There is an important distinction between these two concepts - in how we deal with them from both a practical and mental standpoint. Let's start by trying to define what it means to be "hurt" versus "injured".
"Hurt" certainly involves pain. Being hurt may shut down more cautious or novice athletes, but with experience (or in those of us who have been missing that self-protective screw from the get-go) - you can train through being hurt. Many people are hurting more often than they are not. I've heard it said many times that no one standing on an Ironman start line (or insert highly-demanding athletic endeavor of choice) has every part of their body feeling 100%. Does that mean everyone's injured? No. Being hurt isn't necessarily dangerous. I'd argue, in fact, that learning to play through hurt has its advantages. It helps you to, within a hopefully-still-physiologically-safe space, build resilience and pain tolerance. If you can to get back on your bike after taking the skin off your knees in a spill, or run on those sore quads even though you know it's not going to be super pleasant, you'll probably (a) feel proud of yourself for sucking it up, (b) teach your brain that it's ok to hurt sometimes, (c) learn to distinguish between pain it's ok to train through (and pain it's not, see below), and (d) develop the all-important grit to keep going when the going gets tough, something you'll be able to call upon in a race situation when that inevitable moment where your mind screams "STOP!!!" comes. Learning to hurt and deal with it is part of the experience of becoming a successful athlete.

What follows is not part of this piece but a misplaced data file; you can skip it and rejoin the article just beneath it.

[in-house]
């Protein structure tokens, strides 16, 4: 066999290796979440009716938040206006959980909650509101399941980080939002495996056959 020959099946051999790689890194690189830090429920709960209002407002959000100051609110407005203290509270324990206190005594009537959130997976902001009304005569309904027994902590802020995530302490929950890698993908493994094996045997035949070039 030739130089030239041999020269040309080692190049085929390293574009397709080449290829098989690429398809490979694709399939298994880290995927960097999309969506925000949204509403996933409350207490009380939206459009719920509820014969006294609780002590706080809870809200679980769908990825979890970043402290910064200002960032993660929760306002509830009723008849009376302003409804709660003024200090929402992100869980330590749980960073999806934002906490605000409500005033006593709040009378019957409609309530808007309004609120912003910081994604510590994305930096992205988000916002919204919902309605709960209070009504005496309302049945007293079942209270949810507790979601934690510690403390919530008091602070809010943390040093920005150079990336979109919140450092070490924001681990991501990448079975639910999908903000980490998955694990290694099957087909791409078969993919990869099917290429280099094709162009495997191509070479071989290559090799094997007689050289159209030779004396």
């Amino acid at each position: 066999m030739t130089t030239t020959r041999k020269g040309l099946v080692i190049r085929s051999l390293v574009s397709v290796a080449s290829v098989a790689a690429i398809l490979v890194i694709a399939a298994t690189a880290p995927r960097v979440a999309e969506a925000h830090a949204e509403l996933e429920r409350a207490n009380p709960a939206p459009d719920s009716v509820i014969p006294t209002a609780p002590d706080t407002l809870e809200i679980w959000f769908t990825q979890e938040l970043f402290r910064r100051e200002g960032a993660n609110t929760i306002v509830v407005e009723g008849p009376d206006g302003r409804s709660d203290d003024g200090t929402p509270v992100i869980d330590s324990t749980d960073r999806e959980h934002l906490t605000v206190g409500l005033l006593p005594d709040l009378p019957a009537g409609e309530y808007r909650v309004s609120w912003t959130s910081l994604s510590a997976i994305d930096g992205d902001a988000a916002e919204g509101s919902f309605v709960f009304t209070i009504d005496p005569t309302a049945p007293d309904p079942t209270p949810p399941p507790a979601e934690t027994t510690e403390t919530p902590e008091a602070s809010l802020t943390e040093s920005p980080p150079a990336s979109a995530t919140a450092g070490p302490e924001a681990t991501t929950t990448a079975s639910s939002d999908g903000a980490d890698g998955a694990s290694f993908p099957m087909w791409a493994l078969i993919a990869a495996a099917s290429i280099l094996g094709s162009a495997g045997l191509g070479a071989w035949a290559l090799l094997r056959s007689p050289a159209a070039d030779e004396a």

But what happens when you cross the line? Worse, what happens when you lose the ability to see - or accept - the difference between hurt and injured?
"Injured" takes you out of commission. Maybe you pushed through something you shouldn't have, or maybe there was some sudden trauma outside of your control. Being injured is, and should be, psychologically much more devastating. Mentally coping with an injury requires a different kind of toughness - the fortitude to make yourself back the heck off and figure out where to go from here. It sucks. But life goes on, and there's no reason that learning to deal with more serious failures of your body can't make you a stronger person, much as learning to hurt can make you stronger.
A lot of it comes down to risk tolerance.
If you play hurt, you're probably incurring not much risk. You may even be developing grit - necessary for success in most tough things. If you play injured, you're dumb (or you're in truly exceptional circumstances, e.g. this is the Olympics, you are planning to retire afterwards, and you have processed and accepted the potential disability that may come of your actions). Perhaps, then, the distinction between hurt and injured could be best reflected by a spectrum of the amount of danger/risk incurred by plowing on in that state. See this handy scale I made:
Wishing you puppies and rainbows, grit, and a bear-free season,
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